be fine. Especially considering that even with more episodes at their disposal,
the resolution of the finale felt a little rushed: Reed dies, the Struckers
mourn, Polaris and Eclipse are reunited with their daughter, Morlock Erg (Michael
Luwoye, whose increased role has been a pleasure of the last bunch of episodes)
joins the group for real, as does Esme (great additions, also basically not
commented upon at all). Another reconfigured group—and another cliffhanger, as
Blink returns, looking futuristic and Future Past-y, ushering everyone through
a new portal.
Whether we’ll get to actually see what’s on the other side
is, as ever, in some doubt. The Fox-Disney deal is about to close, and if the
new studio doesn’t want a mostly pretty successful X-Men movie franchise on its
hands (it doesn’t) and already has MCU and Star Wars plans for its streaming
service (it does) and can wash its hands of ancillary X-Men stuff (it can), and
wants to treat anything that’s not Ryan Reynolds playing Deadpool as ancillary
(it does), well, it doesn’t look great for the modestly rated, if somewhat
appreciated, The Gifted Season 3...
though maybe it will get yet another stay of execution based on the Fox Network
as we know it maybe not having time to wind all the way down and reboot itself
as largely sports and reality by September 2019. There are definitely moments
in “oMens” that feel like they’re protecting the show’s fans for both
possibilities: Most of the characters get some resolution to their emotional
journeys, while the Blink thing assures fans that it’s not over, unless it is.
But that’s sort of an X-Men thing, too, isn’t it? I mean, it applies to a lot of superhero comics, but the X-Men in particular feel like a neverending strife generator. The movies reflect this, too: Days Of Future Past fixes the timeline, but Logan’s timeline still leaves plenty of room for heartbreak. The Last Stand gets justifiably erased from continuity, but then Dark Phoenix comes around and Jean looks like she’s wearing almost the same stupid goddamn Evil Jacket. Some of this, as in the comics medium, is pure franchise-driven cynicism: We gotta keep the series going even if we don’t have a plan, until such time as the plan gets scotched for unrelated corporate-merger reasons. But I think one reason I respond well to the X-Men characters on film and TV is that this neverending fight isn’t entirely mercenary. It’s also sometimes how the world works. If there’s any non-obvious, non-telegraphed truth in the earnest pulp of The Gifted, that might be it.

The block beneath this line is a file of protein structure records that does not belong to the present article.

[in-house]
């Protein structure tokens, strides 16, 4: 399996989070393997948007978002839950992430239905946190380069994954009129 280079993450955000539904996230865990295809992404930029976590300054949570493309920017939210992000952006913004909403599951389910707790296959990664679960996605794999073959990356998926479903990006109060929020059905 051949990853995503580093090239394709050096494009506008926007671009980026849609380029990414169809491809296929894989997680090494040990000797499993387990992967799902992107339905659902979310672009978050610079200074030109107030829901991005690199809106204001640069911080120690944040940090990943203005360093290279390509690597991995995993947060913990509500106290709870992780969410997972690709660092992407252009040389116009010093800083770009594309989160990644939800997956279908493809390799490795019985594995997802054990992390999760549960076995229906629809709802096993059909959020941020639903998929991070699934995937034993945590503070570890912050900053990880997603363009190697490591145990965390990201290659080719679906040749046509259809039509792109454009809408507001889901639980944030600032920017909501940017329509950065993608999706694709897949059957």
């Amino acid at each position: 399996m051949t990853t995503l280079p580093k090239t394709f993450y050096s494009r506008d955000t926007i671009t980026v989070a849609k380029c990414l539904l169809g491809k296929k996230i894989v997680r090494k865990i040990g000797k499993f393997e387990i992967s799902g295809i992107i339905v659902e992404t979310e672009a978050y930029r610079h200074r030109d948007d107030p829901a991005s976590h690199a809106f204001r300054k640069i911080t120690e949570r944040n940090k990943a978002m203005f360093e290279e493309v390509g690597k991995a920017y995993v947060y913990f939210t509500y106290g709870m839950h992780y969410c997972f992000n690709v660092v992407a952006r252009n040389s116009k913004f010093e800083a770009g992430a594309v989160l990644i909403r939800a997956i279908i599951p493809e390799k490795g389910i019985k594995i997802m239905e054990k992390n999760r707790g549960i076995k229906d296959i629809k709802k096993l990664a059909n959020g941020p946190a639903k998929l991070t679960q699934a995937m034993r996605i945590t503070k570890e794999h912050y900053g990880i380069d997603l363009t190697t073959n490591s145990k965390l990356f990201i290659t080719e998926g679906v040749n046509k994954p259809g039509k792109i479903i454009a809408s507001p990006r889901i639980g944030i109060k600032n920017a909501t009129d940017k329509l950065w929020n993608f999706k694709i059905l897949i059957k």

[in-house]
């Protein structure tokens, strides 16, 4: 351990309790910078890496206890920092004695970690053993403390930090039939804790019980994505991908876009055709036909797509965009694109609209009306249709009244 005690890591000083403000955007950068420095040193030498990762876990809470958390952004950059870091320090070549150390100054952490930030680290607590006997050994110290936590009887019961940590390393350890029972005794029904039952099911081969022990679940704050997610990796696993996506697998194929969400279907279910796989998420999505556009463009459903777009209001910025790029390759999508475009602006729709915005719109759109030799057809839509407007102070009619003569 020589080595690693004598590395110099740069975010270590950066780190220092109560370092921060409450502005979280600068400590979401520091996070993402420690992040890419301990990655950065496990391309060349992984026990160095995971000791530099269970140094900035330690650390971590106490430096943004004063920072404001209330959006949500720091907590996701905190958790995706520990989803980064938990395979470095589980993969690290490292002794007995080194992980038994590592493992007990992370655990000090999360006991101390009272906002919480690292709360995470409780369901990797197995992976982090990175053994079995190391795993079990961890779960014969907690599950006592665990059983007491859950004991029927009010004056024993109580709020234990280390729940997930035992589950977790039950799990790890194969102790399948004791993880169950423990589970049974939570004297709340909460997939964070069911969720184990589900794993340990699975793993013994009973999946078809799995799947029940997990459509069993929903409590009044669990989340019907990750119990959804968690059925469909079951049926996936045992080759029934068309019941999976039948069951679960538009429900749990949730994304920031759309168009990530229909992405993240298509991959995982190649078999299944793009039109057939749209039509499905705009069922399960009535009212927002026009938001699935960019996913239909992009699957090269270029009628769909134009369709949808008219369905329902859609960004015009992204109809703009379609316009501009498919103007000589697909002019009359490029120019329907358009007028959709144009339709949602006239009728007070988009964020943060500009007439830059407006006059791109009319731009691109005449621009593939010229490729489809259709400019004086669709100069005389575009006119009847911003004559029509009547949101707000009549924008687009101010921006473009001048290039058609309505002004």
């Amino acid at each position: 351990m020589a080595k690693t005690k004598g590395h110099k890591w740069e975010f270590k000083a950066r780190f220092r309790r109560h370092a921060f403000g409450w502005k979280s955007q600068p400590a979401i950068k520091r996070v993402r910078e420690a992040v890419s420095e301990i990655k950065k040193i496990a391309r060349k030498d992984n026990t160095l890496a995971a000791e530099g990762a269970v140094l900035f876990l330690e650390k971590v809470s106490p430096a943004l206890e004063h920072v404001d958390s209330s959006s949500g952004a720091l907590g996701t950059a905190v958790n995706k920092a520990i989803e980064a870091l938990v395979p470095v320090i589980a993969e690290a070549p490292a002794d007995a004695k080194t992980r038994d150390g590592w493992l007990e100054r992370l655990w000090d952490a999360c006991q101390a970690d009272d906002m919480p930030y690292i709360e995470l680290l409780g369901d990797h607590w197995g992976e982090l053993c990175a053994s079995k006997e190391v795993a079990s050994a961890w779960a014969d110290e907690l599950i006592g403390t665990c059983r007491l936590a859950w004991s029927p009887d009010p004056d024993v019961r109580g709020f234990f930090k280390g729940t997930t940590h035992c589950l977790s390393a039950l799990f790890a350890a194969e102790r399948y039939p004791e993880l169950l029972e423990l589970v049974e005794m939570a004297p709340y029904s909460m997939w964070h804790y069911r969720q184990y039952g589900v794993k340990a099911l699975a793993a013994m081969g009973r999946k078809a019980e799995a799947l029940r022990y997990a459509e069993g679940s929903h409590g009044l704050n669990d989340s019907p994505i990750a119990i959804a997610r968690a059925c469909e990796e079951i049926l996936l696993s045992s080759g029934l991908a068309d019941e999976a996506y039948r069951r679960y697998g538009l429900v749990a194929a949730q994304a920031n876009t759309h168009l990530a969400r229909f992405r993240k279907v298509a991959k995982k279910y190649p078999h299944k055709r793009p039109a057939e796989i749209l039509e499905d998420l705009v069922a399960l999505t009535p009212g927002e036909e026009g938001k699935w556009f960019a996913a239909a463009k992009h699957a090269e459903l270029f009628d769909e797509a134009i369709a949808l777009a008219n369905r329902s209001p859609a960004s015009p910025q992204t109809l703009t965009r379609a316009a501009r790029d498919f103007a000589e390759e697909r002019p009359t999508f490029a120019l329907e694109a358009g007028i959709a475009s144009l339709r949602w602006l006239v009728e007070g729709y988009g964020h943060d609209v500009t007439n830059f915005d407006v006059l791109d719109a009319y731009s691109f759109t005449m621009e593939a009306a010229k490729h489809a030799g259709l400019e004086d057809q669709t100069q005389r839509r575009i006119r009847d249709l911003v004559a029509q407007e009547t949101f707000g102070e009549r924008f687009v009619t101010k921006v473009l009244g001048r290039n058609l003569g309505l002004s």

- OK, comics nerds, get to nerding: Are they just teasing a second, lower-budget Days Of Future Past riff with that Blink thing, or is there another storyline this Blink reappearance is queuing up?
- There were such big doings a-transpiring with the Struckers this episode that I didn’t have rom above to mention how the mutants’ latest escape involved Thunderbird subjecting himself to an all-out chain-wrapping, speed-ramped, mailbox-throwing brawl, with a coda where he punches powers into Erg! I don’t have anything smart to say about any of that; I just thought it ruled.
- Did Polaris say “the whole dang government” in her first scene? Dagnabbit, she really is softening.
- “In a way, I feel like we’ve been preparing for this for a long time,” Lauren says about powering up with Andy, without so much as a wink. Yeah, Lauren. Like maybe 16 episodes? Or 29?
- Caitlin, explaining her cache of guns: “I don’t have an X-gene. I figured it was the next best thing.” Her superpower is a bunch of guns; Caitlin is basically the Punisher now.
- This season of The Gifted has really leaned into its stylized camera angles; canted angles have been all over these episodes, and “oMens” used plenty of low-angle shots, too. A nice way of keeping the show comic-book-y without getting too crazy.
- Maybe I missed more details on this earlier in the season when I was watching merely for fun and not for recappery, but... the Purifiers are a crazed race-war militia, right? And law enforcement never really bats an eye at this? This episode includes a tossed-off explanation that the cops are willing to look the other way when they surround the apartment building, but Jace Turner (whose big journey seems to be a never-ending circle) is leading a full-on gun battle in the streets, and it’s not the first time. I get that maybe the show thinks it’s doing commentary here, but I feel like after a series of escalating firefights, the cops would not be looking the other way, or if they did, they’d just see another Purifier gun battle.
- Is this the end of me writing about The Gifted?! If so, thank you guys for watching along with me! I’ve really enjoyed taking this regular dose of X-Men methadone in between the movies, and I’ll be bummed if there’s truly no more Fox-era X-Men stuff after this summer. Don’t let Tony Stark be the one who builds Cerebro!